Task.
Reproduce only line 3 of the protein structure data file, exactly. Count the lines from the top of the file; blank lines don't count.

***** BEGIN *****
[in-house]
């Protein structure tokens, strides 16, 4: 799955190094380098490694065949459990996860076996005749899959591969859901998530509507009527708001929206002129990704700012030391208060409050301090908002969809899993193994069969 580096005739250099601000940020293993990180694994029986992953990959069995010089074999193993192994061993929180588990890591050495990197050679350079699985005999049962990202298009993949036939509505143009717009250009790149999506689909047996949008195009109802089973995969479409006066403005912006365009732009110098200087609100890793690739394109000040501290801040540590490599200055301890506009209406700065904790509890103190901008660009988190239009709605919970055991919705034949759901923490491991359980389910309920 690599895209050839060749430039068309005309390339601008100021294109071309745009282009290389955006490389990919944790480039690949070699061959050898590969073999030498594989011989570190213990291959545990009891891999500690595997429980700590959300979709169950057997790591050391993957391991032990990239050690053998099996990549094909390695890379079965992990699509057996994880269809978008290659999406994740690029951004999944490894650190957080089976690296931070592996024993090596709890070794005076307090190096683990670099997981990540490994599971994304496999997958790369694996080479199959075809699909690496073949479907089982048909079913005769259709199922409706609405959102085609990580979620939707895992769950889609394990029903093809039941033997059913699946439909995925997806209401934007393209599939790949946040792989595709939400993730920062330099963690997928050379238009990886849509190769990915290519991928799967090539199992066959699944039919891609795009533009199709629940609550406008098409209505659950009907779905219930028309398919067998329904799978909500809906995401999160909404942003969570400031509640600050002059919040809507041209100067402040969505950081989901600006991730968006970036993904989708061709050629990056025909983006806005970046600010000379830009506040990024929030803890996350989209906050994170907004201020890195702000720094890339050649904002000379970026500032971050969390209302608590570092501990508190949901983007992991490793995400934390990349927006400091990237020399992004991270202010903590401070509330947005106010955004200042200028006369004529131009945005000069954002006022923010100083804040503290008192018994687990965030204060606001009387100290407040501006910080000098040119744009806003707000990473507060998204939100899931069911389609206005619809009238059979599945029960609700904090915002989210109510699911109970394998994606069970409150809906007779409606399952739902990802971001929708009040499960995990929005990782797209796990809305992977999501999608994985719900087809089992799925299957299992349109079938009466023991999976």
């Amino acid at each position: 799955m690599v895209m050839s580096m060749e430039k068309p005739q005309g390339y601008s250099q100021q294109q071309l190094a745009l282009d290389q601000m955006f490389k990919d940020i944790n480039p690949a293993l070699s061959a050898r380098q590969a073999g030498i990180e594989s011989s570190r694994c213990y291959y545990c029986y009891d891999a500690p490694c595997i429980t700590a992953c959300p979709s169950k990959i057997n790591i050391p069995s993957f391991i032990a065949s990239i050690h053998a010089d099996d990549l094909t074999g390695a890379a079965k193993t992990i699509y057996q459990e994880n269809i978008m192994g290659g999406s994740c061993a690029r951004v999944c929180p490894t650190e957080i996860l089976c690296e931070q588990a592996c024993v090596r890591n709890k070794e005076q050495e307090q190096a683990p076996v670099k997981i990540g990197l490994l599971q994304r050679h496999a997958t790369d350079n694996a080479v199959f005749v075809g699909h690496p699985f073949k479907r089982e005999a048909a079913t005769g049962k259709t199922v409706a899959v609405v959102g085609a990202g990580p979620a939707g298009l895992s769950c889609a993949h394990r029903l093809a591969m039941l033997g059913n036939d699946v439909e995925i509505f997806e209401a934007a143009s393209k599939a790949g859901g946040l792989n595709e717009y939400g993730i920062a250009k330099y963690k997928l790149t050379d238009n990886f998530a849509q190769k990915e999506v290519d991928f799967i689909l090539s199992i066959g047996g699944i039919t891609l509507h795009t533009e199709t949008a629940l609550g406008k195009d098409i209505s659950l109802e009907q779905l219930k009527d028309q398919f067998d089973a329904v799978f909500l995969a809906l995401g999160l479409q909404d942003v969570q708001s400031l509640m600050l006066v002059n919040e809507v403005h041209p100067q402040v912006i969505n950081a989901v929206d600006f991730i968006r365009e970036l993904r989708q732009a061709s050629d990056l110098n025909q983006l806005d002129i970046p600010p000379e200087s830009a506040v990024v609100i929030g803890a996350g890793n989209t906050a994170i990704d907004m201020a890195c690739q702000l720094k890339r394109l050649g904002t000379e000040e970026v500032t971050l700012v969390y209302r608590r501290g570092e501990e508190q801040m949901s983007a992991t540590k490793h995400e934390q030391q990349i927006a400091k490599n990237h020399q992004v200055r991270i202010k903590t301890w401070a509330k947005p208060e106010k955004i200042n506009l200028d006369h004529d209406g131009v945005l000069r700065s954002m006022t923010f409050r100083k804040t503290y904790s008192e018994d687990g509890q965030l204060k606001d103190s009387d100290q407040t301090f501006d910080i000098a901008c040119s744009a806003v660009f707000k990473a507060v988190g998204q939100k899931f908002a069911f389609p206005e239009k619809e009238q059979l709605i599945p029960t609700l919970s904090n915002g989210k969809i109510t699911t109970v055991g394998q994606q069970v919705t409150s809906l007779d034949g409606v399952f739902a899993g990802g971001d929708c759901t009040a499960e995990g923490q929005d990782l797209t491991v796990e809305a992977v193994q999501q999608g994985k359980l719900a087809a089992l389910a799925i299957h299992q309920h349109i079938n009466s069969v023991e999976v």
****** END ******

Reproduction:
């Amino acid at each position: 799955m690599v895209m050839s580096m060749e430039k068309p005739q005309g390339y601008s250099q100021q294109q071309l190094a745009l282009d290389q601000m955006f490389k990919d940020i944790n480039p690949a293993l070699s061959a050898r380098q590969a073999g030498i990180e594989s011989s570190r694994c213990y291959y545990c029986y009891d891999a500690p490694c595997i429980t700590a992953c959300p979709s169950k990959i057997n790591i050391p069995s993957f391991i032990a065949s990239i050690h053998a010089d099996d990549l094909t074999g390695a890379a079965k193993t992990i699509y057996q459990e994880n269809i978008m192994g290659g999406s994740c061993a690029r951004v999944c929180p490894t650190e957080i996860l089976c690296e931070q588990a592996c024993v090596r890591n709890k070794e005076q050495e307090q190096a683990p076996v670099k997981i990540g990197l490994l599971q994304r050679h496999a997958t790369d350079n694996a080479v199959f005749v075809g699909h690496p699985f073949k479907r089982e005999a048909a079913t005769g049962k259709t199922v409706a899959v609405v959102g085609a990202g990580p979620a939707g298009l895992s769950c889609a993949h394990r029903l093809a591969m039941l033997g059913n036939d699946v439909e995925i509505f997806e209401a934007a143009s393209k599939a790949g859901g946040l792989n595709e717009y939400g993730i920062a250009k330099y963690k997928l790149t050379d238009n990886f998530a849509q190769k990915e999506v290519d991928f799967i689909l090539s199992i066959g047996g699944i039919t891609l509507h795009t533009e199709t949008a629940l609550g406008k195009d098409i209505s659950l109802e009907q779905l219930k009527d028309q398919f067998d089973a329904v799978f909500l995969a809906l995401g999160l479409q909404d942003v969570q708001s400031l509640m600050l006066v002059n919040e809507v403005h041209p100067q402040v912006i969505n950081a989901v929206d600006f991730i968006r365009e970036l993904r989708q732009a061709s050629d990056l110098n025909q983006l806005d002129i970046p600010p000379e200087s830009a506040v990024v609100i929030g803890a996350g890793n989209t906050a994170i990704d907004m201020a890195c690739q702000l720094k890339r394109l050649g904002t000379e000040e970026v500032t971050l700012v969390y209302r608590r501290g570092e501990e508190q801040m949901s983007a992991t540590k490793h995400e934390q030391q990349i927006a400091k490599n990237h020399q992004v200055r991270i202010k903590t301890w401070a509330k947005p208060e106010k955004i200042n506009l200028d006369h004529d209406g131009v945005l000069r700065s954002m006022t923010f409050r100083k804040t503290y904790s008192e018994d687990g509890q965030l204060k606001d103190s009387d100290q407040t301090f501006d910080i000098a901008c040119s744009a806003v660009f707000k990473a507060v988190g998204q939100k899931f908002a069911f389609p206005e239009k619809e009238q059979l709605i599945p029960t609700l919970s904090n915002g989210k969809i109510t699911t109970v055991g394998q994606q069970v919705t409150s809906l007779d034949g409606v399952f739902a899993g990802g971001d929708c759901t009040a499960e995990g923490q929005d990782l797209t491991v796990e809305a992977v193994q999501q999608g994985k359980l719900a087809a089992l389910a799925i299957h299992q309920h349109i079938n009466s069969v023991e999976v």